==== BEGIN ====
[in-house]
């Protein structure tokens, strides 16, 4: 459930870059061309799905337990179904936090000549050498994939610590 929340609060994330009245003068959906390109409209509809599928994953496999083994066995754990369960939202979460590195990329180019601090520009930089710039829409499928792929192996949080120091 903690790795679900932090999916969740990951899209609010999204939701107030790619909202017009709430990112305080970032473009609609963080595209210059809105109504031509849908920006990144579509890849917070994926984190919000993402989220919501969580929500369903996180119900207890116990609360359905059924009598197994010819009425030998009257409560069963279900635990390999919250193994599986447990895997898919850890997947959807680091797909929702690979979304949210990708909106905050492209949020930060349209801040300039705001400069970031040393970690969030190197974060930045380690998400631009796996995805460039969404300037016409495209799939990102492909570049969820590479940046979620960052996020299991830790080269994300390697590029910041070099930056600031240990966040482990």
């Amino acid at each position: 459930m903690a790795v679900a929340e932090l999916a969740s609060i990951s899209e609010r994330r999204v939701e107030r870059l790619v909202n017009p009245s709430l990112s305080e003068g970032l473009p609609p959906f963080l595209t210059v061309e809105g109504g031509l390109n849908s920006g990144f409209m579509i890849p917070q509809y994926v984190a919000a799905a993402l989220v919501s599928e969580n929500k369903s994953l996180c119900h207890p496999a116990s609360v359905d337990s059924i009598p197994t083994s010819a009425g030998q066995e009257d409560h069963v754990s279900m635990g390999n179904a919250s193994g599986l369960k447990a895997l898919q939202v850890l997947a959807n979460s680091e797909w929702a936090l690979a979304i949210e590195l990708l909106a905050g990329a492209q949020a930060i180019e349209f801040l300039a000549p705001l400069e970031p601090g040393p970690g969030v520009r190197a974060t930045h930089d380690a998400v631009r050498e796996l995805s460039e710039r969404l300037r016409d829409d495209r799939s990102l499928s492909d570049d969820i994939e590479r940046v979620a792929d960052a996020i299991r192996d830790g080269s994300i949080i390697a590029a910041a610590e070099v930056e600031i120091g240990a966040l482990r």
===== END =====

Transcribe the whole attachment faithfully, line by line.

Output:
[in-house]
């Protein structure tokens, strides 16, 4: 459930870059061309799905337990179904936090000549050498994939610590 929340609060994330009245003068959906390109409209509809599928994953496999083994066995754990369960939202979460590195990329180019601090520009930089710039829409499928792929192996949080120091 903690790795679900932090999916969740990951899209609010999204939701107030790619909202017009709430990112305080970032473009609609963080595209210059809105109504031509849908920006990144579509890849917070994926984190919000993402989220919501969580929500369903996180119900207890116990609360359905059924009598197994010819009425030998009257409560069963279900635990390999919250193994599986447990895997898919850890997947959807680091797909929702690979979304949210990708909106905050492209949020930060349209801040300039705001400069970031040393970690969030190197974060930045380690998400631009796996995805460039969404300037016409495209799939990102492909570049969820590479940046979620960052996020299991830790080269994300390697590029910041070099930056600031240990966040482990």
């Amino acid at each position: 459930m903690a790795v679900a929340e932090l999916a969740s609060i990951s899209e609010r994330r999204v939701e107030r870059l790619v909202n017009p009245s709430l990112s305080e003068g970032l473009p609609p959906f963080l595209t210059v061309e809105g109504g031509l390109n849908s920006g990144f409209m579509i890849p917070q509809y994926v984190a919000a799905a993402l989220v919501s599928e969580n929500k369903s994953l996180c119900h207890p496999a116990s609360v359905d337990s059924i009598p197994t083994s010819a009425g030998q066995e009257d409560h069963v754990s279900m635990g390999n179904a919250s193994g599986l369960k447990a895997l898919q939202v850890l997947a959807n979460s680091e797909w929702a936090l690979a979304i949210e590195l990708l909106a905050g990329a492209q949020a930060i180019e349209f801040l300039a000549p705001l400069e970031p601090g040393p970690g969030v520009r190197a974060t930045h930089d380690a998400v631009r050498e796996l995805s460039e710039r969404l300037r016409d829409d495209r799939s990102l499928s492909d570049d969820i994939e590479r940046v979620a792929d960052a996020i299991r192996d830790g080269s994300i949080i390697a590029a910041a610590e070099v930056e600031i120091g240990a966040l482990r």